The president of a large company was quoted as saying, "We've done away with our personnel manual. It got us into more trouble than it was worth." While most Human Resource Directors and corporate CEOs understand why policies, procedures, and forms are necessary to effectively operate any organization, there are a few who establish these because "that is the way it has always been done." At the same time, there are many attorneys who will tell you that policies and procedures only place the company in situations loaded with liabilities because no policy manual can be without implied contracts.
There are no endeavors without risk, but in personnel management, risk must and can be diminished. The major points for establishing policies and procedures are:
- In the absence of policies, past and present activities become policy. Since many of these practices are or can be discriminatory (because of a lack of consistency), the company is in greater danger of law suits and claims with government agencies than if they had carefully spelled out the company's expectations of the employee.
- The contractual nature of policy manuals can be lessened considerably by providing management with sufficient discretionary powers to act in a number of ways under similar circumstances.
- There is as much danger in saying too much as too little. What a handbook should do is to provide the most positive way of maintaining management discretion while firmly communicating mutual expectations. Manuals which are more than 50 pages long are probably replete with implied contracts. Further, they call for more frequent updating than policies which have left sufficient discretionary powers to give leeway in various situations.
- Many policies and forms can and should have attendant disclaimers which articulate the rights of the employer and the obligations of the employee.
- The employee deserves to know what is expected of him/her and what he or she can expect in return. Since job satisfaction is based upon rewards and expectations, it only makes sense to establish "benefits" and disciplinary policies.
- By establishing well-written policies, the company can expect that supervisors and managers will (if properly trained) take approximately the same course of action in similar circumstances. It is not the handbook that is usually at fault but rather the way policies are administered or not administered by management.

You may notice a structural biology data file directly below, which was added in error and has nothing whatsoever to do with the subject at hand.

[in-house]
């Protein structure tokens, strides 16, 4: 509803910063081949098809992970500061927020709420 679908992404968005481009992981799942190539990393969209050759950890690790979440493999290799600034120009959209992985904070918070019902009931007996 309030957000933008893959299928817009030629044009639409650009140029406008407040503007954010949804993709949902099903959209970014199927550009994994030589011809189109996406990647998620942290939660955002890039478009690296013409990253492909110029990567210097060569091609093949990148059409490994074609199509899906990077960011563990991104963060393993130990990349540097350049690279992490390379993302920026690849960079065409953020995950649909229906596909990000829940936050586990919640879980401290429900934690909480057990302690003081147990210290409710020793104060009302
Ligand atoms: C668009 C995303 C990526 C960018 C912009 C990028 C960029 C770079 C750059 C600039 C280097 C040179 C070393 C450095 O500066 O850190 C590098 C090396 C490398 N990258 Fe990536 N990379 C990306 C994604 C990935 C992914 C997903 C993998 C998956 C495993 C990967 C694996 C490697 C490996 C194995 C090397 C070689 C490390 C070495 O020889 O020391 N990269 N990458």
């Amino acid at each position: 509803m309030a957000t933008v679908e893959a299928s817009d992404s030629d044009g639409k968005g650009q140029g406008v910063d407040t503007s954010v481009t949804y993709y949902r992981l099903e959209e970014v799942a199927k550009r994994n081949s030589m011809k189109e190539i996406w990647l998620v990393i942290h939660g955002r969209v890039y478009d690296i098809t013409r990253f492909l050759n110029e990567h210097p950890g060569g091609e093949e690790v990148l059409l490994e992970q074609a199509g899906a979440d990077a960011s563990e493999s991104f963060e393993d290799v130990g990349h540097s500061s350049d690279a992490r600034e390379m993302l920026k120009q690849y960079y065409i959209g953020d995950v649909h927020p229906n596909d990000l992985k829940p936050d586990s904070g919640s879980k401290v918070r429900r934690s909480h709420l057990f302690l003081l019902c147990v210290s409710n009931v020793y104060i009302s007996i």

- Until the laws and labor codes in the U.S. catch up with the realities of the workplace in the 00s, reduction of liabilities through structure and direct communications of rights and obligations are still best disseminated through a handbook. A tailored handbook (see Tailored Handbooks Available With Retainer Agreement), where we do 95% of the work and you provide the input is available.
- A much less expensive handbook that we have perfected over the past 30 years, "The Bulletproof Employee Handbook," meets most any company's needs, and with a few hours work. It is much more than the basic handbook, and supplemental policies can be found in our subscriber's section. Most important, no matter what handbook we provide, they're written in plain English, not legalese, and they inform employees while protecting the company.
When To Have An Employee Handbook: In previous writings, I have spoken about why most companies should have an employee policy and procedure handbook. When to have such policies in a formal manual is another question.
Many states have laws and labor codes pertaining to companies with just one employee. In most states with labor codes for example, all "wage orders" (e.g., hours of work, overtime, physical working conditions, and wages) apply to companies with just one employee. This is also true of the federal Fair Labor Standards Act. So, should you have an employee handbook for yourself? Of course not.
How about a company with 100 employees? Absolutely.
Fifty? Twenty-five? Well, we know that the number is between two and 100, right?
The question to ask, then, is, "At what point does the company have sufficient employment liabilities to warrant an employee manual?"
Your employment liabilities start when you hire your first employee, but that doesn't justify a manual. It does justify some written policies, at least in the form of formal memos on company letterhead - signed for by the employee. The following policies should be included in memo form for your first employee: at-will employment, hours of work and attendance, holidays, vacations, sick leave if any, payroll deductions, and paydays.
An at-will employment policy makes most small business owners very nervous, but it is still a good idea to have one. Further, I strongly suggest having a job description written, however informally, defining the responsibilities of the position.